Currently viewing the category: "Longhorn Beetles"

Subject:  Lion Beetle
Geographic location of the bug:  Lake Blanca Washington State
Date: 07/26/2021
Time: 04:42 PM EDT
Your letter to the bugman:  Saw that you were looking for photos of this as I was trying to identify it.
How you want your letter signed:  Jason

Lion Beetle

Dear Jason,
Thanks for taking the time to submit your image of a Lion Beetle,
Ulochaetes leoninus, a Longhorned Borer Beetle that is an excellent Bee impersonator.

Subject:  Large green bug
Geographic location of the bug:  Stretham near Ely
Date: 07/23/2021
Time: 07:49 AM EDT
Your letter to the bugman:  This large green flying bug landed on me yesterday. Its body was 30-35mm long and it had long curved antenna which do not show up too well on the photo.  Searched on Google to no avail. Could you please identify for me? Any info much appreciated
How you want your letter signed:  John

Musk Beetle

Dear John,
This Longhorned Borer Beetle in the family Cerambycidae is commonly called a Musk Beetle, because according to Eakring Birds:  “This is a huge beetle, probably the largest species found in Nottinghamshire. It’s large size struck us when we found this adult on a Sallow trunk in Gamston Wood near Retford in July 2010 and more recently in June 2011 (top two photographs). On the day, we also saw a second beetle alight near the top of another Sallow in the adjacent Eaton Wood. These are believed to be the first site records, but this is a scarce beetle in Nottinghamshire anyway, and it’s stronghold may possibly be along the Trent and Idle Valleys. Named after it’s ability to produce a pleasant smell, Aromia moschata is a beetle that can also produce an audible sound when handled.”   The species is also pictured on FlickR.

Dear Daniel
Thanks for your speedy reply! I did not realise we had such a bug in the UK quite an eye opener! I have bought your book on Kindle so hope this will help me with future identifications. Good hunting!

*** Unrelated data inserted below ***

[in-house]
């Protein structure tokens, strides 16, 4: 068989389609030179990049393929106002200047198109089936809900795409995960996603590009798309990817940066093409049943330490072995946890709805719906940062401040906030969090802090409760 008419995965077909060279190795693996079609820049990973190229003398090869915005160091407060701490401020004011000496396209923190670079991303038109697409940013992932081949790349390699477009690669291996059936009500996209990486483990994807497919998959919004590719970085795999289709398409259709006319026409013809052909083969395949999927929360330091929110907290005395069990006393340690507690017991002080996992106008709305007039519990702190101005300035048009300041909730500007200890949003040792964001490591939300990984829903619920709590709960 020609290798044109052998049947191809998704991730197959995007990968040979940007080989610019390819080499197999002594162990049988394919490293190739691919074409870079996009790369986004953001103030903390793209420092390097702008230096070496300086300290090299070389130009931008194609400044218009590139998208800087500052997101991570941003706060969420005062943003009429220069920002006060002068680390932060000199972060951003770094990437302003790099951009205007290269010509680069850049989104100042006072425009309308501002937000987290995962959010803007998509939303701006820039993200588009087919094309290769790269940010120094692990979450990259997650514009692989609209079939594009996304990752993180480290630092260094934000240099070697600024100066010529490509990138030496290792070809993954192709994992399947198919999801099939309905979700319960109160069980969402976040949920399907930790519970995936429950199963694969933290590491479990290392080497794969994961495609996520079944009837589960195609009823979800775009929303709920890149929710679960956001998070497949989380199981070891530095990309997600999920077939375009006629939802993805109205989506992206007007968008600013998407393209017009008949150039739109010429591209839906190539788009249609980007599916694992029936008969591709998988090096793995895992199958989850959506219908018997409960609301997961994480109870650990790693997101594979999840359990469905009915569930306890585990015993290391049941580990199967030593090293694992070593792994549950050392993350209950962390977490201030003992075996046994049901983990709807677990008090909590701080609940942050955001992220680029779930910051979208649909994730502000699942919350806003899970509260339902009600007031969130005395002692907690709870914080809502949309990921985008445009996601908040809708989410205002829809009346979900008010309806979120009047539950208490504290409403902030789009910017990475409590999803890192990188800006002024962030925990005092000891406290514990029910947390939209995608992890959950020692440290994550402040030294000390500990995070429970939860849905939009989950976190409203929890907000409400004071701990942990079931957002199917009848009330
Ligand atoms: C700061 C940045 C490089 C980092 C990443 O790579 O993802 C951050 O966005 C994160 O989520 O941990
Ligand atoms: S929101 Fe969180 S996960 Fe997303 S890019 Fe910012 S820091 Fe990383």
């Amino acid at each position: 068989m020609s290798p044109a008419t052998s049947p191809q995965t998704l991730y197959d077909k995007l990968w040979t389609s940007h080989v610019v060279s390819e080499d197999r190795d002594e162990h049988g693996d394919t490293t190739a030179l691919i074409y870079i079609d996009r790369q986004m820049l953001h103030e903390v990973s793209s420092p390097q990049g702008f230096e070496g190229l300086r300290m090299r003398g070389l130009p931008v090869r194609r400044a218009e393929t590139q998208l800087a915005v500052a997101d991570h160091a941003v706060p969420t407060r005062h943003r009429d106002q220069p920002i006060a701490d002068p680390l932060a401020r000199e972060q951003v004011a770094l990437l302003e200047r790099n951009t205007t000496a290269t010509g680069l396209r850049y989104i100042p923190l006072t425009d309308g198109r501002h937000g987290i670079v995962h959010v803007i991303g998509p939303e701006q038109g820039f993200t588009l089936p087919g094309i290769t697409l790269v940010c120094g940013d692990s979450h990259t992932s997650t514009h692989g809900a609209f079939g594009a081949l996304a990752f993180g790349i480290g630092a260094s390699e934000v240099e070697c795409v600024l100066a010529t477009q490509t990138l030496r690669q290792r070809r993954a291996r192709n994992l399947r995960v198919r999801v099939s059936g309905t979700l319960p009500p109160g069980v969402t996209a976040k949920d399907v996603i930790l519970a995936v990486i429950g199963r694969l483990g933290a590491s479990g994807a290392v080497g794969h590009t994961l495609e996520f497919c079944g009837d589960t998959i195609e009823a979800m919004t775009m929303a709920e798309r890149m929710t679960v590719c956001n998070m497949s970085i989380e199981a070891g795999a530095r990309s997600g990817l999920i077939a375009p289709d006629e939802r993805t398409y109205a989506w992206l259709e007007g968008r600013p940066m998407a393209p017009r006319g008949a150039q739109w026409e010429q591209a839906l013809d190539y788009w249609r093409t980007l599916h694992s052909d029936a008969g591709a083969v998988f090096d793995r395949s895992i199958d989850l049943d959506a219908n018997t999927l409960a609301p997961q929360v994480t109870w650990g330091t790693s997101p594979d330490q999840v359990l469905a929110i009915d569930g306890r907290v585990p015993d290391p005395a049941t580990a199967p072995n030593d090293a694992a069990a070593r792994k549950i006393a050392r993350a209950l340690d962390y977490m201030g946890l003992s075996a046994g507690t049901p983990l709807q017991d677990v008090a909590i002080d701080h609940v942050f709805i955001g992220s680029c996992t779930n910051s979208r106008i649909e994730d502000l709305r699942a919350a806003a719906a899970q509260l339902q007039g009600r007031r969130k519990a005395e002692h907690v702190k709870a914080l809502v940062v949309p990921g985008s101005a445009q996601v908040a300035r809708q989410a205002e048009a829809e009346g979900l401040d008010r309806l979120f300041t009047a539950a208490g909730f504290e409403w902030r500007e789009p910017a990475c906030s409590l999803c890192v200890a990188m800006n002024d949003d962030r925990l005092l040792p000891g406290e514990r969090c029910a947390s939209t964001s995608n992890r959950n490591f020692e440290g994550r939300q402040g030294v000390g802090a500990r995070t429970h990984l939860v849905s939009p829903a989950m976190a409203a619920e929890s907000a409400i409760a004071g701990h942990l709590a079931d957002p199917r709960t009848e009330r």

Best regards
John
Dear John,
The Curious World of Bugs is not an identification guide, but rather a pop culture introduction to the wonderful world of things that crawl.  I hope you find it entertaining.

Subject:  longhorn beetle
Geographic location of the bug:  southern indiana
Date: 07/11/2021
Time: 12:27 PM EDT
Your letter to the bugman:  I found this out my back door on my porch.  Think that it is a longhorn beetle but apparently there are 26000 varieties.
Wondered what variety it is.
How you want your letter signed:  Pat

Six Banded Longhorn

Dear Pat,
We can’t imagine why you wouldn’t want to browse through 26,000 species of Cerambycids to learn the identity of your endangered Six Banded Longhorn,
Dryobius sexnotatus.  Daniel posted an image yesterday of an individual in Oklahoma that was also submitted on July 11.

Subject:  Is this a six-banded longhorn beetle?
Geographic location of the bug:  Harrison, OH
Date: 07/11/2021
Time: 11:26 AM EDT
Your letter to the bugman:  This was in our house and I think I found it to be a six-banded longhorn beetle. Are they endangered?
How you want your letter signed:  Joy McCombs

Six Banded Longhorn

Dear Joy,
This is indeed a Six Banded Longhorn,
Dryobius sexnotatus, and BugGuide has reports from Oklahoma.  According to BugGuide:  “Uncommon/rare; widely scattered, populations are sparse; listed as rare or threatened by several states, e.g. considered a SGCN by AR, LA, and VA
Dury (1902) noted that D. sexnotatus was once abundant but was even then becoming rare.
Perry et al. (1974) noted a sharp decline in the collection since 1942.

Subject:  What is this? (flying beetle?)
Geographic location of the bug:  Nashville, Tennessee
Date: 07/10/2021
Time: 07:53 AM EDT
Your letter to the bugman :  Keep seeing about 5 or more of these things on my porch every night. Never seen them before. In one of the photos you can see in next to the door bell for size reference. It’s quite large.
How you want your letter signed:  Max

Male Tile Horned Prionus

Dear Max,
The male Tile Horned Prionus, which is pictured on BugGuide,
Prionus imbricornis, is one impressive beetle.  According to BugGuide:  “larvae feed in living roots, primarily oak and chestnut, but also grape, pear, and corn.”  BugGuide also includes this reader observation:  “On mid-summer nights, these hit lighted windows so hard at my house in Durham, North Carolina, that I fear the glass will break. Seems that mostly males come to lights.”

Subject:  BBB – Big Black Beetle
Geographic location of the bug:  Upper part of South Carolina
Date: 06/28/2021
Time: 12:09 AM EDT
Your letter to the bugman:  Found this bug on my back porch at night under a light. Had some scary looking chompers. Can you identify?
How you want your letter signed:  Anthony Kozakiewicz

Hardwood Stump Borer

Dear Anthony,
We feel confident that this is a Hardwood Stump Borer,
Mallodon dasystomus, which is pictured on BugGuide.  According to Beetles of Eastern North America by Arthur V. Evans:  “Mandibles nearly horizontal” while of the similar looking Live Oak Root Borer, Archodontes melanoplus, the author writes:  “Mandibles nearly vertical.”

Hardwood Stump Borer